He started off singing in the chorus. His particularly beautiful voice, however soon came to the notice of Max Reinhardt, who, as it were, "discovered" him. His career nevertheless, continued modestly at first. In 1932 he was engaged as tenor buffo at Heidelberg Municipal Theatre, his first roles being Pedrillo in "II Seraglio" and Jaquino in "Fidelio." After one season at Heidelberg he went on to Darmstadt. Here he stayed for two years and then took up an engagement at Cologne, this time as a lyrical tenor. The last step before his final leap to fame was an engagement at Hannover where he had the opportunity of extending his repertoire.

1938 was a decisive year for Peter Anders. Clemens Krauss sent for the young tenor to sing at Munich State Opera House. This was the starting point of his meteoric career which took him finally to the state opera house of Berlin and Vienna. Berlin State Opera House in 1940 had the most distinguished ensemble of artists that a singer could wish to be among. Peter Anders
was surrounded by famous names: Marcel Wittrisch, Franz Volker, Helga Rosvaenge and Max Lorenz.

In Berlin Peter Anders was at first given lyrical roles, such as Tamino and Belmonte, but gradually he took over parts like Alfred in "La Traviata," the Duke in "Rigoletto," Linkerton in "Madame Butterfly" and Rudolf in "La Bohème."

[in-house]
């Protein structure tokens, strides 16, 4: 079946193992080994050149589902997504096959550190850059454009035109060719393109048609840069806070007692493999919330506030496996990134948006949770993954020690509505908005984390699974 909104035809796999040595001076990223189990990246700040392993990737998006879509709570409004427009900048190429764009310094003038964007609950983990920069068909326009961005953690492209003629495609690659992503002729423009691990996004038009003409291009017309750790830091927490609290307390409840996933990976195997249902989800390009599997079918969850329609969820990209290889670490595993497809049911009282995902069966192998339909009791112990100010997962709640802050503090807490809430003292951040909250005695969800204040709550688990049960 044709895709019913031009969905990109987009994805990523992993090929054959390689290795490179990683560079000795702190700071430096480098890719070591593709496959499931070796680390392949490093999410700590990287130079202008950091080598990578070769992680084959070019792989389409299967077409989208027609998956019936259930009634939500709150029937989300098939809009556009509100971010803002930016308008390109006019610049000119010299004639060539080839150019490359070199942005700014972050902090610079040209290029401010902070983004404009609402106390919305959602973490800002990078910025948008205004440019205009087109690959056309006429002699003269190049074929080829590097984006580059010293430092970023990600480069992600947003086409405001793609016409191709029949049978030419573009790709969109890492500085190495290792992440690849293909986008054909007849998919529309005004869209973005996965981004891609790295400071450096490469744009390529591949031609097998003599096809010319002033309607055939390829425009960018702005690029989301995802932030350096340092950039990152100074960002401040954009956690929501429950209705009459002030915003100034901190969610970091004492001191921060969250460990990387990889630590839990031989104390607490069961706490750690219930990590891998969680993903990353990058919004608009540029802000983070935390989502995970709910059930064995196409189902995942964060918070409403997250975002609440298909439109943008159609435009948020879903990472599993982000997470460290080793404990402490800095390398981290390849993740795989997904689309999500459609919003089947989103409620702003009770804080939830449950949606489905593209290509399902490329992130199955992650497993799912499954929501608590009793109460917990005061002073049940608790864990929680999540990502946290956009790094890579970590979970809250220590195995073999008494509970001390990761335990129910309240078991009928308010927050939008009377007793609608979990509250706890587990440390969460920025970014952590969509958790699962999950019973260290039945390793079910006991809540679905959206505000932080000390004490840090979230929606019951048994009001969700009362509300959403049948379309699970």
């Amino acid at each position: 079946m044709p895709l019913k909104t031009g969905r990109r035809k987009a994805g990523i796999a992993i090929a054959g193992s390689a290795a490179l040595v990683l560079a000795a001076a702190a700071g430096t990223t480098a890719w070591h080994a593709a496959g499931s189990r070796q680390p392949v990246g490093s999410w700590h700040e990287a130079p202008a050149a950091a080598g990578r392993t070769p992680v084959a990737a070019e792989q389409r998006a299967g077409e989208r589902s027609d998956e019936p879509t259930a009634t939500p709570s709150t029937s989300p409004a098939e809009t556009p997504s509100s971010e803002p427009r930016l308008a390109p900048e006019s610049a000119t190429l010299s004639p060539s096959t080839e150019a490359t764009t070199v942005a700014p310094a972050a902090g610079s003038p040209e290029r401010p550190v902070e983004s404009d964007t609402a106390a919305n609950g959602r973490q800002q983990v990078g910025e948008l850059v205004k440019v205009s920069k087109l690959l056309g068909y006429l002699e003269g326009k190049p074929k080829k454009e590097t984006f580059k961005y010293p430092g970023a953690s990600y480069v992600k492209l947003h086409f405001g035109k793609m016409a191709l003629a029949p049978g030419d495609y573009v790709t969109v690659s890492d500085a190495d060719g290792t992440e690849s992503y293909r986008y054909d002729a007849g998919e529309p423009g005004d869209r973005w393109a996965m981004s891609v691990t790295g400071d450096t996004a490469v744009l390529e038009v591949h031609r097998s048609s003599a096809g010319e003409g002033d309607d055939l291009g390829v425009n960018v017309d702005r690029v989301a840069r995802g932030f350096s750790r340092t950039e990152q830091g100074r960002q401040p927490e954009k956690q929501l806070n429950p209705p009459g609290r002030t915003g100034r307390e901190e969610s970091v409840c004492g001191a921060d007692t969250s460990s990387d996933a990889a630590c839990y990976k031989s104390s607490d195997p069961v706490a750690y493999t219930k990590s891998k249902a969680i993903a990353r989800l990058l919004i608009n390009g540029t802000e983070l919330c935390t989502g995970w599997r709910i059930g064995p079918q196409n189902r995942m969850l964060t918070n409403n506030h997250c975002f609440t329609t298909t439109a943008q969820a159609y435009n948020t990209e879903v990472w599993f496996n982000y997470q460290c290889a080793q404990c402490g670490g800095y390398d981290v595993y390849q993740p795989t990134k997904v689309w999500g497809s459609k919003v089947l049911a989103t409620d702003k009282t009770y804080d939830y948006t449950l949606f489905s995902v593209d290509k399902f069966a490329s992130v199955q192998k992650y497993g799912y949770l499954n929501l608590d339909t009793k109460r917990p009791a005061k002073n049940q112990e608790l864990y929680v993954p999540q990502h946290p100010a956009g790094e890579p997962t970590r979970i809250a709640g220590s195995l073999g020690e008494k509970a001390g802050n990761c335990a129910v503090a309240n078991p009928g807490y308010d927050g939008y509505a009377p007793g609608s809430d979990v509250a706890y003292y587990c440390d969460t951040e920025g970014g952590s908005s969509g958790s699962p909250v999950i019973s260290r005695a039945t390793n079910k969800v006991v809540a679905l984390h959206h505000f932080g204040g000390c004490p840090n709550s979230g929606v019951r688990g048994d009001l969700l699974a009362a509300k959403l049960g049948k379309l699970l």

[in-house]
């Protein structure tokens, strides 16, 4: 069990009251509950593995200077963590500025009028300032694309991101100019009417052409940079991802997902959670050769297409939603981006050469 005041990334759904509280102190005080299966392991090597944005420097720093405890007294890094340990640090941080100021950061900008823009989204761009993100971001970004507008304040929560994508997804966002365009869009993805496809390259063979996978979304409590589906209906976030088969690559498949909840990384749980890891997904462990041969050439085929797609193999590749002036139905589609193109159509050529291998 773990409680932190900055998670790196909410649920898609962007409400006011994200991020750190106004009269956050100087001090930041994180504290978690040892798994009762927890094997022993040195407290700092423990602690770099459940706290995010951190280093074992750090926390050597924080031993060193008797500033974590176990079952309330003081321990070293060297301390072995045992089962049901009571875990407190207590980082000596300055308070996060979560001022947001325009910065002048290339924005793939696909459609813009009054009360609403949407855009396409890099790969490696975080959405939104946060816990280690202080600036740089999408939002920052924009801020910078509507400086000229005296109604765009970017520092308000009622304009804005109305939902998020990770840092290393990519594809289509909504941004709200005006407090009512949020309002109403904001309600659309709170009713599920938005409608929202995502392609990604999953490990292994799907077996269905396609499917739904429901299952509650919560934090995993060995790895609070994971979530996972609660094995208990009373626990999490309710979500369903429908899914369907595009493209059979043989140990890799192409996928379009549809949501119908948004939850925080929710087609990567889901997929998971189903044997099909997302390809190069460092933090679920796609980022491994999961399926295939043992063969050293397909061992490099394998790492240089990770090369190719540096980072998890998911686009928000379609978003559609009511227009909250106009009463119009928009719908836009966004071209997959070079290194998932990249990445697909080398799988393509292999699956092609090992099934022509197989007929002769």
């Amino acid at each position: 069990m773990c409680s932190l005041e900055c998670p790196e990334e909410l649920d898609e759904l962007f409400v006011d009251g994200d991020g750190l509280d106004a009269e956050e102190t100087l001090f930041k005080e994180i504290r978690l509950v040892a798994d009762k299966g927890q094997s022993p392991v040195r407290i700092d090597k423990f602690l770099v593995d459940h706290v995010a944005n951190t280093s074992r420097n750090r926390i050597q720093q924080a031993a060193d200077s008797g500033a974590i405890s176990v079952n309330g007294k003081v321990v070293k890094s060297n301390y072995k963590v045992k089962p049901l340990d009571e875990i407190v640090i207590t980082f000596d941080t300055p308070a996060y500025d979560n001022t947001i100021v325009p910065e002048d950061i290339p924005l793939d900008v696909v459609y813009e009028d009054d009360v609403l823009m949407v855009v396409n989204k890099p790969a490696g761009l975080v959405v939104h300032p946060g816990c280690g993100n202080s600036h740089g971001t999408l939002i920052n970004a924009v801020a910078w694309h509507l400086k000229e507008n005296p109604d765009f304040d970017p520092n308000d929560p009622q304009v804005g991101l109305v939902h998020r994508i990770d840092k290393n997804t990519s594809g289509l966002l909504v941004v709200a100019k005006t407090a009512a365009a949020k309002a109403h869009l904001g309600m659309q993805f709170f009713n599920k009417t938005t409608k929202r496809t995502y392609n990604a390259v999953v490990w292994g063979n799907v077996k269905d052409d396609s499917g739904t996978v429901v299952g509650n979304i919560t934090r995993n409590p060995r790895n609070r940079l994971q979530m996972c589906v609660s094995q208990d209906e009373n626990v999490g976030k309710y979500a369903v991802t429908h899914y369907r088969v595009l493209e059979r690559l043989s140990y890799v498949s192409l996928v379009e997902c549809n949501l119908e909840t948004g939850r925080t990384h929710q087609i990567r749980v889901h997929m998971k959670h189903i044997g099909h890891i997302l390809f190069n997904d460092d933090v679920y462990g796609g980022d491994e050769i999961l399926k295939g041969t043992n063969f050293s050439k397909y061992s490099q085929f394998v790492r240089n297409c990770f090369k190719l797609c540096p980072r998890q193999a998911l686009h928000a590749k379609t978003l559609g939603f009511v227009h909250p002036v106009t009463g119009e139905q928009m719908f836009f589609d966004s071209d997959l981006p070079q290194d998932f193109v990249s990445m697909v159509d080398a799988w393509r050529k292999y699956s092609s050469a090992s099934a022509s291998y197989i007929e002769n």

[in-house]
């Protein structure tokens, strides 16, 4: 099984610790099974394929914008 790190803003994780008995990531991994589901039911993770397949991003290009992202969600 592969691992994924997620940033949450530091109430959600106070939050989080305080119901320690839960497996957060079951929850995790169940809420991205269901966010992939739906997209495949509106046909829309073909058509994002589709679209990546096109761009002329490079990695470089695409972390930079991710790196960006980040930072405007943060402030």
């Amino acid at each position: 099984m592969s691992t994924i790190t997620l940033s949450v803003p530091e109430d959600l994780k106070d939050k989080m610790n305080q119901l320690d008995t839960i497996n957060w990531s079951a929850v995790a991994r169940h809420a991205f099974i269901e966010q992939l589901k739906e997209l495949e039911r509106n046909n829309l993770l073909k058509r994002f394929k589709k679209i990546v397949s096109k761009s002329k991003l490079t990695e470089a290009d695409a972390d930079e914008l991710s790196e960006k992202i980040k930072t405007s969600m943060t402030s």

It was already becoming apparent that Peter Anders would also, in time, be able to tackle heroic tenor roles. His voice was gaining in brilliance and strength. Nevertheless, Peter Anders was wise enough not to burden his voice with too difficult roles. There have been and still are, in fact, few singers who have used their resources so judiciously as Peter Anders. Cavaradossi in "Tosca"--one of his most brilliant roles--was for the time being his limit. In Berlin and in Dresden, where he subsequently made frequent guest appearances, the lyrical roles became the reserve of PeterAnders (this included numerous roles in rarely performed works such as "Casanova in Murano" by Lortzing and "The Heart" by Pfitzner).

In 1939 Clemens Krauss put on a new production of Richard Strauss' "Daphne" at Munich. Anders sang the part of the young shepherd Leukippos--which earned him the following dedication from the composer himself "To my captivating Leukippos." The cast also included Maria Cebotari, Torsten Ralf and Josef von Manowarda.

In 1943 Peter Anders sang for the first time at the Salzburg Festival--Tamino in "The Magic Flute" under Karl Böhm, together with Maria Reining and Ludwig Weber. Peter Anders' career would now undoubtedly have taken him beyond the limits of his own country, had not Europe's opera houses been overshadowed by the effects of the Second World War.